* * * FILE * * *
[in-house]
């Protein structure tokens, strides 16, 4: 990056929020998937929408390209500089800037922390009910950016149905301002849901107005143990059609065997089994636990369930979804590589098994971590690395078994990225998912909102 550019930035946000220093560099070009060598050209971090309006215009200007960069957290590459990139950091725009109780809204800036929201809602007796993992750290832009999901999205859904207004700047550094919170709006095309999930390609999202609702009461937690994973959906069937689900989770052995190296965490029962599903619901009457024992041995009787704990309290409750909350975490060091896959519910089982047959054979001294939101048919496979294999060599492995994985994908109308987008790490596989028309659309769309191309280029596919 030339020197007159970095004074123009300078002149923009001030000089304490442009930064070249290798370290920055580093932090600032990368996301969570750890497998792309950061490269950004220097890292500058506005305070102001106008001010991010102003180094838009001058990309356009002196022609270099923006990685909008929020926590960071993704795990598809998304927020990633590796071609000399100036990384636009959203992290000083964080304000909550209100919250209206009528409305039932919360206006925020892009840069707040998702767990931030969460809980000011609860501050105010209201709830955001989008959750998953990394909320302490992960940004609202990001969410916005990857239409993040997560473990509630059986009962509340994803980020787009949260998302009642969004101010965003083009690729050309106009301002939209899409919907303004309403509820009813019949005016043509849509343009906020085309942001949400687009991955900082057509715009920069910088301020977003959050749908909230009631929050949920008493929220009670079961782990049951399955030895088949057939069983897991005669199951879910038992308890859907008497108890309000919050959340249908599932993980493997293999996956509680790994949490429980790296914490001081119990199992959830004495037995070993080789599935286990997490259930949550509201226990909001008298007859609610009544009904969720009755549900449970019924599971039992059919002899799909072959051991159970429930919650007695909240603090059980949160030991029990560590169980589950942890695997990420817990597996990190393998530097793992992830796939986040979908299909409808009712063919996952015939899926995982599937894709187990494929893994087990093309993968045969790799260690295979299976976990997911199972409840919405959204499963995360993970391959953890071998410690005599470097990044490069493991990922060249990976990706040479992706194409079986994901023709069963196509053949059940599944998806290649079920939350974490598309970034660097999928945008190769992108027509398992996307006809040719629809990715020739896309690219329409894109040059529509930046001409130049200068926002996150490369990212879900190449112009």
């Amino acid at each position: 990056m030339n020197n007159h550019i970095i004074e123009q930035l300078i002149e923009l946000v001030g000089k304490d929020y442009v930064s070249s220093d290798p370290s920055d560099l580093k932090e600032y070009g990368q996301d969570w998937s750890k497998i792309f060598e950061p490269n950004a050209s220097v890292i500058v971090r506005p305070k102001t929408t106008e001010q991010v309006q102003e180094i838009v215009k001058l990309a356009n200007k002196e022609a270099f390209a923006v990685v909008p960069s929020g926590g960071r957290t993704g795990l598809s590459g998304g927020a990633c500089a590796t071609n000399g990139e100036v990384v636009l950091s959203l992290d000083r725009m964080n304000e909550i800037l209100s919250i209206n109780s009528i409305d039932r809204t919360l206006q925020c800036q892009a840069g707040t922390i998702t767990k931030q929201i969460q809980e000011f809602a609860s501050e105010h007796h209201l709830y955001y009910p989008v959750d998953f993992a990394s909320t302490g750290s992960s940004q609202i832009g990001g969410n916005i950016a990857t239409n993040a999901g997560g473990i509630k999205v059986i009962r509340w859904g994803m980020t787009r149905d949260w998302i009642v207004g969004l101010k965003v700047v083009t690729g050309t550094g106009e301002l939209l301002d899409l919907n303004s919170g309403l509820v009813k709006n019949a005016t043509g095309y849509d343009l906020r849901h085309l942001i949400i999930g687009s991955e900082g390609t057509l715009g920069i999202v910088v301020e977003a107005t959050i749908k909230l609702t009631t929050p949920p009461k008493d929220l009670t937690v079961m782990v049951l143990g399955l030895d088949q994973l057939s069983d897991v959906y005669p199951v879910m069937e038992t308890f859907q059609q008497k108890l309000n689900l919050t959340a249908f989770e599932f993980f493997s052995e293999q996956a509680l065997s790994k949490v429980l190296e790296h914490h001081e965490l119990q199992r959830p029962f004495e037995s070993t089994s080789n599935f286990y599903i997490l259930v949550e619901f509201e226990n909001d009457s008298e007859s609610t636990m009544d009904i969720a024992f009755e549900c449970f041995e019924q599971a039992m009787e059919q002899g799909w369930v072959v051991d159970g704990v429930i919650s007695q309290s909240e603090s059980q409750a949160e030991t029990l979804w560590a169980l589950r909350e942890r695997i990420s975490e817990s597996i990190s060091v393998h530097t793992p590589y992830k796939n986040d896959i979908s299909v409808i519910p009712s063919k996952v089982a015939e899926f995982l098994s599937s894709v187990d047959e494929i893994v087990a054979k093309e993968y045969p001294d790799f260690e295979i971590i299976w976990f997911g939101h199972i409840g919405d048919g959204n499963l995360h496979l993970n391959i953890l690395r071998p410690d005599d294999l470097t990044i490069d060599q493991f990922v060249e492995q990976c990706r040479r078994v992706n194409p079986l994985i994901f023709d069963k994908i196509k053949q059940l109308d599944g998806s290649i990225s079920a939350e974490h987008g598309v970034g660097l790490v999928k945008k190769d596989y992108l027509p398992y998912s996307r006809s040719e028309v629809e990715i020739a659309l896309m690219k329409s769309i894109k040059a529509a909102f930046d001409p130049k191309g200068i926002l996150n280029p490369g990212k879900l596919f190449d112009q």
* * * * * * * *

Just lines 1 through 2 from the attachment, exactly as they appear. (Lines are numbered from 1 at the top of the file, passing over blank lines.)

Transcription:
[in-house]
């Protein structure tokens, strides 16, 4: 990056929020998937929408390209500089800037922390009910950016149905301002849901107005143990059609065997089994636990369930979804590589098994971590690395078994990225998912909102 550019930035946000220093560099070009060598050209971090309006215009200007960069957290590459990139950091725009109780809204800036929201809602007796993992750290832009999901999205859904207004700047550094919170709006095309999930390609999202609702009461937690994973959906069937689900989770052995190296965490029962599903619901009457024992041995009787704990309290409750909350975490060091896959519910089982047959054979001294939101048919496979294999060599492995994985994908109308987008790490596989028309659309769309191309280029596919 030339020197007159970095004074123009300078002149923009001030000089304490442009930064070249290798370290920055580093932090600032990368996301969570750890497998792309950061490269950004220097890292500058506005305070102001106008001010991010102003180094838009001058990309356009002196022609270099923006990685909008929020926590960071993704795990598809998304927020990633590796071609000399100036990384636009959203992290000083964080304000909550209100919250209206009528409305039932919360206006925020892009840069707040998702767990931030969460809980000011609860501050105010209201709830955001989008959750998953990394909320302490992960940004609202990001969410916005990857239409993040997560473990509630059986009962509340994803980020787009949260998302009642969004101010965003083009690729050309106009301002939209899409919907303004309403509820009813019949005016043509849509343009906020085309942001949400687009991955900082057509715009920069910088301020977003959050749908909230009631929050949920008493929220009670079961782990049951399955030895088949057939069983897991005669199951879910038992308890859907008497108890309000919050959340249908599932993980493997293999996956509680790994949490429980790296914490001081119990199992959830004495037995070993080789599935286990997490259930949550509201226990909001008298007859609610009544009904969720009755549900449970019924599971039992059919002899799909072959051991159970429930919650007695909240603090059980949160030991029990560590169980589950942890695997990420817990597996990190393998530097793992992830796939986040979908299909409808009712063919996952015939899926995982599937894709187990494929893994087990093309993968045969790799260690295979299976976990997911199972409840919405959204499963995360993970391959953890071998410690005599470097990044490069493991990922060249990976990706040479992706194409079986994901023709069963196509053949059940599944998806290649079920939350974490598309970034660097999928945008190769992108027509398992996307006809040719629809990715020739896309690219329409894109040059529509930046001409130049200068926002996150490369990212879900190449112009």